Buying new software won’t save you money

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Most of the stories about what organisations are doing on digital transformation tend to get published in the form of case studies, and most of those case studies are written and published by vendors of either technology products or services.

That’s fine, but I do tend to get slightly grumpy with them as they focus so much on the purchase of the technology and what it might deliver in terms of better and cheaper services. “Council X to save £300m by investing in the Norpita customer experience platform” – that sort of thing.

Partly the issue is the jumping ahead nature – none of those savings have been realised yet, no software implemented, no services redesigned. All that’s happened is that a purchase order has been approved.

But mostly, it’s because it leaves the impression that the technology is the panacea, that buying the tools delivers the outcomes. Also that this is a quick process, which it isn’t.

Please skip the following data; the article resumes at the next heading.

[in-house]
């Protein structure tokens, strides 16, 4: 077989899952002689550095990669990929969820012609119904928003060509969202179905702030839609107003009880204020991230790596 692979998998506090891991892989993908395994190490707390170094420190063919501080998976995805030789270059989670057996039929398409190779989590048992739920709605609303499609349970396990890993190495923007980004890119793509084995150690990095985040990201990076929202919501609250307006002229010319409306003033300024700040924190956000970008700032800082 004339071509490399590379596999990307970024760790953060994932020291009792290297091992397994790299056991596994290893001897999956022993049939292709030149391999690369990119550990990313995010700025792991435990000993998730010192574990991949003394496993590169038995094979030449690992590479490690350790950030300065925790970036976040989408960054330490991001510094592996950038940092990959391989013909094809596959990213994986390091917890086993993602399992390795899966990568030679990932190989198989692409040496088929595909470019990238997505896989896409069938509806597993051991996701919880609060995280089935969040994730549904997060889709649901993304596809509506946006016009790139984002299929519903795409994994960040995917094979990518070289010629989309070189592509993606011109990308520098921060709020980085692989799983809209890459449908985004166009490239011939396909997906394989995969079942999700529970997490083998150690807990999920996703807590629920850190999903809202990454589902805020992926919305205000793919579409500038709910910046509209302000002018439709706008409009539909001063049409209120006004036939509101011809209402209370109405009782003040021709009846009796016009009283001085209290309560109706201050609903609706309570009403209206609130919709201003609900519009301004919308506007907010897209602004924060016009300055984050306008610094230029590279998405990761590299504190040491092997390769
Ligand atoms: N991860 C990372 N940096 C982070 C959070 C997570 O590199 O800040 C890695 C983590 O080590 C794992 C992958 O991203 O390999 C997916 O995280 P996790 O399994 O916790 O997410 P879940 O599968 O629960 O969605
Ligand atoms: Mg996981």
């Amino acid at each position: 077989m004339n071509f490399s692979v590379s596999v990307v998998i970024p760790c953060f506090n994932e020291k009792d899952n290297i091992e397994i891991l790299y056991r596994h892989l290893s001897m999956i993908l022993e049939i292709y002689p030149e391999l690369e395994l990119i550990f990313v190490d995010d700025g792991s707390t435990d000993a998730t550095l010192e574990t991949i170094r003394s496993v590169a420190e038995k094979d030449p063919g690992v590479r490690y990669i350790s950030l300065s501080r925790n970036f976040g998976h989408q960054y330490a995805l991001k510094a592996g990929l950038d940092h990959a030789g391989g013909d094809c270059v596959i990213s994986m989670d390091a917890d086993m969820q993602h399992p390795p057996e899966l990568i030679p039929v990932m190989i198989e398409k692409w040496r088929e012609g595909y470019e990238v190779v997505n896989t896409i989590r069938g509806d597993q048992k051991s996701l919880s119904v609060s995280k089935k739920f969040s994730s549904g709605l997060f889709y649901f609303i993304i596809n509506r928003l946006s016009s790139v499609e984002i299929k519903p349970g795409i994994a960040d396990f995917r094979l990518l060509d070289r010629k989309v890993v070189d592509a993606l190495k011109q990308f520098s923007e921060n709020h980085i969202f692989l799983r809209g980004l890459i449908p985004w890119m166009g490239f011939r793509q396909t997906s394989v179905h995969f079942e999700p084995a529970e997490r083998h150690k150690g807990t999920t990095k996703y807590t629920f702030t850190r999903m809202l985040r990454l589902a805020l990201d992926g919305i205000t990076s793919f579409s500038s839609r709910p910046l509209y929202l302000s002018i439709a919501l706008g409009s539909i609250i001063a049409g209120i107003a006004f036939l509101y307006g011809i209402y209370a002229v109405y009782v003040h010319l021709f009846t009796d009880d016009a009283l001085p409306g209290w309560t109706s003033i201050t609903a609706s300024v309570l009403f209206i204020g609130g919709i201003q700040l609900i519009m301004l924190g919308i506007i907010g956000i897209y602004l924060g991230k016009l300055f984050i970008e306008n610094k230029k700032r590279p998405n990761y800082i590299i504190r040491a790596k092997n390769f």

First, implementing new systems is hard and takes much longer than anybody cares to admit. Second, the real benefits can only come when radically redesigning the way a service runs, and that takes even longer – particularly as you’ll likely need several stabs at it. Thirdly, those much trumpeted savings? Don’t forget where they are coming from, which is mostly what the organisation spends on people. That means restructures, which will mean more time, and more pain.

This isn’t a reason not to do this stuff – of course not! But sometimes it’s easy to get stuck into the mindset that if we just buy this thing, everything will be ok. You might need to buy that thing to ensure everything’s ok, but you’ll also have a do a load of other stuff, which the case studies never seem to mention.


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Photo by Taduuda on Unsplash